This activity works well for families of any size and for kids of any age, from three up. Simply have the siblings take turns to call out the name of an animal, and then act out how that animal walks and talks. Whoever is in charge should should "Change" before moving on to the next animal.
Paint A Portrait
Siblings will have hours of fun painting one another using this fun and easy method. Working in pairs, get each sibling to take it in turns to hold a sheet of clear plastic in front of their face, whilst the other sibling paints their portrait directly onto the clear plastic. Art activities for siblings can get competitive, or they can be difficult to do if there is a significant age gap - but this is a quick and enjoyable way to paint a portrait - taking it in turns to be the 'model' and the 'artist'. Follow the tutorial by Homegrown Friends for more details, and why not try making a 'print' of the paintings? Simply press a piece of plain paper onto the plastic sheet whilst the paint is still wet, and peel off to reveal your art print.
Try The Ball Roll
This simple activity encourages teamwork, and can be adapted to be played by two, three or four siblings. Find a large piece of cardboard - a long, thin piece is best for two siblings, and a more square piece is better for three or four children to play. Have the kids hold the cardboard at each end and place a ball on to the surface - the aim of the game is to roll the ball back and forth without letting it touch the floor. Siblings will have to work together to keep the ball on the cardboard, and the game can be played out in the garden or indoors on a rainy day.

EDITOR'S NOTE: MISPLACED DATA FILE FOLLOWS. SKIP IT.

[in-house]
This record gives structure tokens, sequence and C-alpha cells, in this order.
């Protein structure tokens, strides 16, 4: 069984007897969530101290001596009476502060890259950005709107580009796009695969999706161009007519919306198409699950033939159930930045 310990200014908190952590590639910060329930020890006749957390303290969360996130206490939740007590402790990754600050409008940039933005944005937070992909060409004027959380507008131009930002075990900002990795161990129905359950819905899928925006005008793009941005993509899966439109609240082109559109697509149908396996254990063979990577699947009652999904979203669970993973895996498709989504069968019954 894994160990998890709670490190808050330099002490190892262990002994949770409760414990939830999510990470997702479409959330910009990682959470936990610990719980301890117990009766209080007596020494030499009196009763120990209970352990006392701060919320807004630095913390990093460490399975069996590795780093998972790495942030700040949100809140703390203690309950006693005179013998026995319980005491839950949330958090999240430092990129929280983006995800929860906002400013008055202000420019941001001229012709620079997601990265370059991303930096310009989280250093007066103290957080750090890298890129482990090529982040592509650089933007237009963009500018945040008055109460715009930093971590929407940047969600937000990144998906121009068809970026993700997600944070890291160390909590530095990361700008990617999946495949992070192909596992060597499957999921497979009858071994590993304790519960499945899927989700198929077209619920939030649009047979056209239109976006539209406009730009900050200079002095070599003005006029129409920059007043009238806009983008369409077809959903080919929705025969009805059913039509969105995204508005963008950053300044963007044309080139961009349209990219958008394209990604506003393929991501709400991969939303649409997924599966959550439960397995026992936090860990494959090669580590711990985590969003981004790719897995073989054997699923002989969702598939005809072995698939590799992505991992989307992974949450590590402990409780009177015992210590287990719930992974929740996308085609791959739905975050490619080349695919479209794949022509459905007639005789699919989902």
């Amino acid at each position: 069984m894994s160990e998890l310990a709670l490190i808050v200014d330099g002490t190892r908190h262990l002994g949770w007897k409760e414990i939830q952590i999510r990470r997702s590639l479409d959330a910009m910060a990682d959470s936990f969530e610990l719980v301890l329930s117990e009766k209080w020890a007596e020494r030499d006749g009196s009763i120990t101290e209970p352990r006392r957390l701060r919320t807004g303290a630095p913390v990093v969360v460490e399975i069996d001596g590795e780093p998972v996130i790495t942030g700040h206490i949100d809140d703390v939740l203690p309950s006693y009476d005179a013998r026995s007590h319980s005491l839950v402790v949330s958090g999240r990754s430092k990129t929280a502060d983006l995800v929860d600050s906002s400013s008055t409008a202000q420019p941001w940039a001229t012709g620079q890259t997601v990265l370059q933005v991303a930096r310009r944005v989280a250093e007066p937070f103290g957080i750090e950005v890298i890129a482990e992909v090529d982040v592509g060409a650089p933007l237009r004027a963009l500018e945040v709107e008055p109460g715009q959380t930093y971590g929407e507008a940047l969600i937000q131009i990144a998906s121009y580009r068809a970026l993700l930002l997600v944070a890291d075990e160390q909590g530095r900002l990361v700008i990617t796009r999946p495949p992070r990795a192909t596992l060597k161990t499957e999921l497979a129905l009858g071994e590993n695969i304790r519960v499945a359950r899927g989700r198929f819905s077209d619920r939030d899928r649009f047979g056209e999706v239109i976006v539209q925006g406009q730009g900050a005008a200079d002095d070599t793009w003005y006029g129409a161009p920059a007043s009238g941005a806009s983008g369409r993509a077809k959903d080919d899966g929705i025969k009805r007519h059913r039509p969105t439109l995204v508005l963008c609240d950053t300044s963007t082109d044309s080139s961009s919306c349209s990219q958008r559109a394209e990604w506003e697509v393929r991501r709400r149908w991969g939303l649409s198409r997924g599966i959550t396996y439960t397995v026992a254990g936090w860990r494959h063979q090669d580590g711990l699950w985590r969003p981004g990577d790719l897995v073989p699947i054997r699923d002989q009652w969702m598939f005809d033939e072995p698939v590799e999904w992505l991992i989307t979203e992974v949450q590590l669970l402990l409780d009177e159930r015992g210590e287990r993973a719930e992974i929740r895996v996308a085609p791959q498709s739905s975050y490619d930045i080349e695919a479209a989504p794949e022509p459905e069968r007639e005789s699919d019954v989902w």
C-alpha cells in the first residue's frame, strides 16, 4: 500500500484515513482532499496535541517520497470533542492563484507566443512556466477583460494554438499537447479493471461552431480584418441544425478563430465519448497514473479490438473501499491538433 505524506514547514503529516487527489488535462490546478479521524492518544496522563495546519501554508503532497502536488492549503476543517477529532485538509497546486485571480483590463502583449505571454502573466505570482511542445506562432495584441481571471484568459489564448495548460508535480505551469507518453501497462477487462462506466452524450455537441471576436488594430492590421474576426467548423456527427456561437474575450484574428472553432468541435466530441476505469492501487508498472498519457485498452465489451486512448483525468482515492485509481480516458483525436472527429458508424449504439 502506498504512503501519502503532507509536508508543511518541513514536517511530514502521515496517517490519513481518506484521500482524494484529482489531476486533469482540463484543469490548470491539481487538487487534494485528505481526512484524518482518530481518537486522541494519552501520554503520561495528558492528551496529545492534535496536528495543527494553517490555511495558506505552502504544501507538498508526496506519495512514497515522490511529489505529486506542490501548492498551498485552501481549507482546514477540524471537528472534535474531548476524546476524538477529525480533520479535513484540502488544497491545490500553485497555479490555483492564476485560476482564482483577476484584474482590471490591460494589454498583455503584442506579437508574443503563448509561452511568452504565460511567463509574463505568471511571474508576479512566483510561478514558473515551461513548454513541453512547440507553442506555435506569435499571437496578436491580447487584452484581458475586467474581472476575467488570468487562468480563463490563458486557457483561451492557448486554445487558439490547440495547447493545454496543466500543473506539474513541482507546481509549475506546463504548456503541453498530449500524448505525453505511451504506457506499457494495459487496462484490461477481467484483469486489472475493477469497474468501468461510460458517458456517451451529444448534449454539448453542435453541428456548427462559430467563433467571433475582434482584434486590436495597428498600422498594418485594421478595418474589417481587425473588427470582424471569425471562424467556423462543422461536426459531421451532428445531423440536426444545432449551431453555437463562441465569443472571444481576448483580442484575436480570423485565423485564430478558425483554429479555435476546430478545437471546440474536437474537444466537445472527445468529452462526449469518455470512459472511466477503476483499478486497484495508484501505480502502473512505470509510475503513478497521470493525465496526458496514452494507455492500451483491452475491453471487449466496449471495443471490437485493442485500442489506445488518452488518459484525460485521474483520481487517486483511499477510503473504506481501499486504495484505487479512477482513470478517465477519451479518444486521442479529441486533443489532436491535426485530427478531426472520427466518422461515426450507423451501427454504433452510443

This game will help siblings learn to work together, and it can be played with siblings of all ages and age differences. Have the kids stand side by side, and place an inflated balloon between them - so that it is kept in place between their hips - and then get them to walk across the room or do a lap of the garden without letting the balloon fall to the ground. This fun activity is an opportunity for siblings to spend time together, creating good memories and a stronger sibling bond.
Set Up A Scavenger Hunt